SIOUX FALLS, S.D. (AP) — The Democratic Senate nominee in South Dakota on Monday accused his national party of running ads that are too negative and actually designed to boost an independent running the race. Rick Weiland's criticism came as two fresh polls showed the GOP nominee, former Gov. Mike Rounds, maintaining a comfortable lead in a state that will help determine control of the Senate.
Weiland said ads run by Senate Democrats' campaign arm, which began airing earlier this month, have hurt him by making him seem like a negative candidate. At the same time, he said, the ads are actually an effort to boost former Republican Sen. Larry Pressler, who is running as an independent in a four-way race that includes Weiland, the GOP nominee, former Gov. Mike Rounds and another independent, Gordon Howie.
"All they did was put negative on me, on Gov. Rounds in the attempt to drive up Larry Pressler's numbers," Weiland said of ads paid for by the Democratic Senatorial Campaign Committee.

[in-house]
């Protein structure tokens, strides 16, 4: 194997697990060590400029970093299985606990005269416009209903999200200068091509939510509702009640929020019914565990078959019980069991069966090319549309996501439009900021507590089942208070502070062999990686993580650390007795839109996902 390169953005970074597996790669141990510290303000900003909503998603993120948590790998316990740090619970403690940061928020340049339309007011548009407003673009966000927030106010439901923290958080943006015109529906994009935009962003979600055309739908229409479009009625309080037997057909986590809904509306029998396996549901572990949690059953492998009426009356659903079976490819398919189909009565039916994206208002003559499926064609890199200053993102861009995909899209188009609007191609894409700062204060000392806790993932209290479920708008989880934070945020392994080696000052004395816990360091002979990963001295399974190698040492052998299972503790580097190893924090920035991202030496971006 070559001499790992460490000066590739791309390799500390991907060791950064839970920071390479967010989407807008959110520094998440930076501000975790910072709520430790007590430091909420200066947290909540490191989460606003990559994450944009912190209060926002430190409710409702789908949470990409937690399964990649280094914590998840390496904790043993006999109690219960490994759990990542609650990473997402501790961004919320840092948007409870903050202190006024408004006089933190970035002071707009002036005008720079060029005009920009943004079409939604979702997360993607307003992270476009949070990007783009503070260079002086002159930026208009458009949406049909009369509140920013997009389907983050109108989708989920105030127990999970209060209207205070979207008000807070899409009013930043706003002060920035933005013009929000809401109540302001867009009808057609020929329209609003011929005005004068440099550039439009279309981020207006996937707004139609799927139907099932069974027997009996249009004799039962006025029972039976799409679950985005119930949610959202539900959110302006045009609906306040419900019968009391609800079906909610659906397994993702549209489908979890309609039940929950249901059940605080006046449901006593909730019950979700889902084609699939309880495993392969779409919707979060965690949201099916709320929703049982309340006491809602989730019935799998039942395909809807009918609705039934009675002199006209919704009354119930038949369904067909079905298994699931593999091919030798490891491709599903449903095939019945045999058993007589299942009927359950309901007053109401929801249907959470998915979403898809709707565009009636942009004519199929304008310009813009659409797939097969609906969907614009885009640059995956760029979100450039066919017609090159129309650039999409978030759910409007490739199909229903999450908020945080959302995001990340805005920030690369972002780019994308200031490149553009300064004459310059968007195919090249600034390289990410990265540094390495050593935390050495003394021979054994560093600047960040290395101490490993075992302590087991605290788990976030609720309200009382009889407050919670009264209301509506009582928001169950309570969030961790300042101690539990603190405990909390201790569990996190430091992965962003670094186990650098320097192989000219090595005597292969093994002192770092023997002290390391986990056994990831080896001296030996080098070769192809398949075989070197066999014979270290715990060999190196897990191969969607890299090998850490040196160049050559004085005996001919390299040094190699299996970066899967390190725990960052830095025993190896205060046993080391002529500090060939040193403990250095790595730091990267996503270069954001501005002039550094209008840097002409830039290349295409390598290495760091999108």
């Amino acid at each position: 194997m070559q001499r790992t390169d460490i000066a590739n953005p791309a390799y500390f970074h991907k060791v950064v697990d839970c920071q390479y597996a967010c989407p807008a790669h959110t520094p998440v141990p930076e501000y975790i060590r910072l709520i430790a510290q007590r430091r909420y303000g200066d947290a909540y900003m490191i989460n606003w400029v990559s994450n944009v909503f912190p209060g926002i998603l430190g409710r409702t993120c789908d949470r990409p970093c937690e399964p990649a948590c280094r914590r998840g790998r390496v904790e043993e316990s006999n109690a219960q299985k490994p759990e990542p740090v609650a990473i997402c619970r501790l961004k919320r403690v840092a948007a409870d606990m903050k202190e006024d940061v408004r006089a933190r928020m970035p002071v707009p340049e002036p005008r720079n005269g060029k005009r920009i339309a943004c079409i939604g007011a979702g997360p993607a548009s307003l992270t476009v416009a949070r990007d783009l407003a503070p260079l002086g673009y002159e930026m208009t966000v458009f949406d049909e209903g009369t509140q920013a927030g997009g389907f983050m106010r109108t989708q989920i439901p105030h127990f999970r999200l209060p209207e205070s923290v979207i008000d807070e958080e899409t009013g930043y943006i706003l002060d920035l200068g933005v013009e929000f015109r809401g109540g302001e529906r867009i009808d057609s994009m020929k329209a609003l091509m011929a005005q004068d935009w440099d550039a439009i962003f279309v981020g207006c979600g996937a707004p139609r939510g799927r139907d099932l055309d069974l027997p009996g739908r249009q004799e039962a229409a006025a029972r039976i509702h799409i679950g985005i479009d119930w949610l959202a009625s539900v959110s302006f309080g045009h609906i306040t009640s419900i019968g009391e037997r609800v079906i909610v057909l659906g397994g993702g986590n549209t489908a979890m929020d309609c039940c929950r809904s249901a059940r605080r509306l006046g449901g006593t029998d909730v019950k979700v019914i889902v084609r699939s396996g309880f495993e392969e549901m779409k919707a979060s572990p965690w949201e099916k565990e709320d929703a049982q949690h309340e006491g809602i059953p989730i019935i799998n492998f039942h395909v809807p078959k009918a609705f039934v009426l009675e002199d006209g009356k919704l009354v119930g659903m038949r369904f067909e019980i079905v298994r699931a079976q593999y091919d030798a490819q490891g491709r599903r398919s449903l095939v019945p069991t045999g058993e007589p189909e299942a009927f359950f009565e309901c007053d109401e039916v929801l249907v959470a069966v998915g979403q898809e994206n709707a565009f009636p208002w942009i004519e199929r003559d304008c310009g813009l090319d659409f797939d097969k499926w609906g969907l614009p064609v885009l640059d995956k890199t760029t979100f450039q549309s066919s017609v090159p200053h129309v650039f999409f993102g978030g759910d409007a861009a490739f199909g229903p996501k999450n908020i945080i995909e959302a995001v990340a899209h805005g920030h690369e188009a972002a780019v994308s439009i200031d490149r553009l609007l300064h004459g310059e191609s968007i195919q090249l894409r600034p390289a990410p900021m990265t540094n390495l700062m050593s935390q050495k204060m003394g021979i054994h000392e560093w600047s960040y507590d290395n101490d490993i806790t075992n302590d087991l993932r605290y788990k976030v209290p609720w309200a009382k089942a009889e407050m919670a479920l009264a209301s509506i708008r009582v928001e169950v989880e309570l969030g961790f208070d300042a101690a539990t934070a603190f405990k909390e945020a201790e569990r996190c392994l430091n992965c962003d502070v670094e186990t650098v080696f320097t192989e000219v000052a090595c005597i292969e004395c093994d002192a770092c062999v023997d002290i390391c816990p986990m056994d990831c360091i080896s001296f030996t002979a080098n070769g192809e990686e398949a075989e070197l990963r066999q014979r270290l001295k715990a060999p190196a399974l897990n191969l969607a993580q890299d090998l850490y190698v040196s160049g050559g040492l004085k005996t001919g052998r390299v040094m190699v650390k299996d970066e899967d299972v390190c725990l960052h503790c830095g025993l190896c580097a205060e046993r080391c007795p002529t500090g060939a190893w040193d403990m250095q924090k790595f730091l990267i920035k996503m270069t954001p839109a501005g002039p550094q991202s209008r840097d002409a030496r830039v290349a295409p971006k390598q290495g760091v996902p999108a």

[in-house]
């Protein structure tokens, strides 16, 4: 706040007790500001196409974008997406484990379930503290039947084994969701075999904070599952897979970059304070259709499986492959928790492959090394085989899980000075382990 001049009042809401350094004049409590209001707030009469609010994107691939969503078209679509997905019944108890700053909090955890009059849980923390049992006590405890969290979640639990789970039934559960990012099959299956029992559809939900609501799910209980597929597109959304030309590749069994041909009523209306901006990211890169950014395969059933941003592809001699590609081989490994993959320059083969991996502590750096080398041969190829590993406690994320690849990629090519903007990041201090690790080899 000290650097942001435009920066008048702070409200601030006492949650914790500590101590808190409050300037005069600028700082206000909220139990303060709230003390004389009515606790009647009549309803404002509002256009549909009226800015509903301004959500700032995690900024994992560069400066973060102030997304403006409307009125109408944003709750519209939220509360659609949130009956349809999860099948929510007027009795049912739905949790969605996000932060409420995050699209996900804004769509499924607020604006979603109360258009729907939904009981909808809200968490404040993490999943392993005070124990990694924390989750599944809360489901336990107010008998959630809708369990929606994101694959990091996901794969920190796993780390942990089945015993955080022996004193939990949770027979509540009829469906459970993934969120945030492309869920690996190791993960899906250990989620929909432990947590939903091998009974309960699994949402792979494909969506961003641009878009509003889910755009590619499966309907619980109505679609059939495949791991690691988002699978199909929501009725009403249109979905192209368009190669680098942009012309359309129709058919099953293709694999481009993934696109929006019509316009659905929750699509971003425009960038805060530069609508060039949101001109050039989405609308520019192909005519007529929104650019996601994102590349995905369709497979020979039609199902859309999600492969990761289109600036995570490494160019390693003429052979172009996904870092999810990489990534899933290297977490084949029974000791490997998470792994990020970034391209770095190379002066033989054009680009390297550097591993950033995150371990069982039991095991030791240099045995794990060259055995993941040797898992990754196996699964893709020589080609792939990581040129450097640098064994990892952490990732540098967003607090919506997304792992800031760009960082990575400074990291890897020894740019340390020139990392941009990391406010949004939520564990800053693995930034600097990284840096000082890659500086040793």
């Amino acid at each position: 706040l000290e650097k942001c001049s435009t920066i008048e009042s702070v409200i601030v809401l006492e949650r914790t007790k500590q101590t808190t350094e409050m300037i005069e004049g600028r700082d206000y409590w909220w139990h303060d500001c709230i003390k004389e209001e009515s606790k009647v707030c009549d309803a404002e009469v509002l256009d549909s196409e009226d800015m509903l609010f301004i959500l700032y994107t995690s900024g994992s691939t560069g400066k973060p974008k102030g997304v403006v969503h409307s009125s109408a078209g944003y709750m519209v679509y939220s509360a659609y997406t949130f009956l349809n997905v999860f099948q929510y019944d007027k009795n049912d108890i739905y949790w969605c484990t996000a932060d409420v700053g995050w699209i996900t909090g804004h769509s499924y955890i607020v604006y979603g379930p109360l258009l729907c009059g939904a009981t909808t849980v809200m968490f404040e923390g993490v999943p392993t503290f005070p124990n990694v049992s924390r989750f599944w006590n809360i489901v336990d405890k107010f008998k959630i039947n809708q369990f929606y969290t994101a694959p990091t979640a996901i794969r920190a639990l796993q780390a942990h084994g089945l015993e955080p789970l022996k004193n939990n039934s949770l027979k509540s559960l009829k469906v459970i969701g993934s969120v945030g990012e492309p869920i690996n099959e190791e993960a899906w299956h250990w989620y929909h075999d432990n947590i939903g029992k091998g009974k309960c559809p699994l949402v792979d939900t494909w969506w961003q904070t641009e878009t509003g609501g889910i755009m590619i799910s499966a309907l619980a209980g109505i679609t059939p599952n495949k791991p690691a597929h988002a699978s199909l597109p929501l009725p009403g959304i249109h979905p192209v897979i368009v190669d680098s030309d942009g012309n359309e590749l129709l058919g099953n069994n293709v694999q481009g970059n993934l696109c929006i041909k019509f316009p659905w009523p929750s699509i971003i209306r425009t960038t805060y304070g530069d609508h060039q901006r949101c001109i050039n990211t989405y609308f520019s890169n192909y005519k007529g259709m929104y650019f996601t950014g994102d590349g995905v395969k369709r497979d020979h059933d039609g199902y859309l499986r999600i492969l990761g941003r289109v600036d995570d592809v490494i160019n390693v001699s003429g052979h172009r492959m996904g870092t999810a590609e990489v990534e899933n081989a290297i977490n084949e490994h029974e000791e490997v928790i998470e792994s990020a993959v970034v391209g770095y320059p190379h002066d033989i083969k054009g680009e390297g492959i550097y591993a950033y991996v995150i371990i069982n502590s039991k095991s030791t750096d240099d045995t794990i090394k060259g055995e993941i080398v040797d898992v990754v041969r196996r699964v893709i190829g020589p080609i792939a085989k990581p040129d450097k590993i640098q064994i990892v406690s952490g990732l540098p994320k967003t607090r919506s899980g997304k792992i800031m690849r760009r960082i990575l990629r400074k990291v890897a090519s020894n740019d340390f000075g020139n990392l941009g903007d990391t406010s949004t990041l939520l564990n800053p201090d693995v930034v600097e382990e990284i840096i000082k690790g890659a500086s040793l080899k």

He added, "I believe their calculation was Larry Pressler had a better chance of winning than I did."
The Democratic Senatorial Campaign Committee did not immediately respond to Weiland's comments. But the committee's executive director, Guy Cecil, told Bloomberg TV last week that spending in the state was designed to boost Weiland. "We want Weiland to win," he said.
In Kansas, another key Senate battleground, the DSCC has not spent money to boost an independent, Greg Orman, who is running in a tight, two-way race against Republican Sen. Pat Roberts.
Pressler said in a brief interview that he thought Weiland's theory was "preposterous."
Weiland's criticism of national Democrats came as two recent polls showed Rounds ahead.
A Sioux Falls Argus Leader/KELO-TV poll released on Monday found Rounds at 42 percent in a four-way race, with Weiland at 33 percent; Pressler at 13 percent and Howie at 2 percent. Another poll, conducted by NBC News and Marist University, and released on Sunday, had Rounds ahead by slightly more, with 43 percent of the vote, compared to 29 percent for Weiland, 16 percent for Pressler and 3 percent for Howie.
The DSCC said in early October it would put around $1 million into the race. Senate Republicans quickly responding with a roughly equivalent investment.
South Dakota is one of roughly 11 competitive races that will determine which party controls the Senate. Republicans need to net six seats to wrest control from Democrats; South Dakota, where Democrat Tim Johnson is retiring, factors into nearly all of their paths to victory.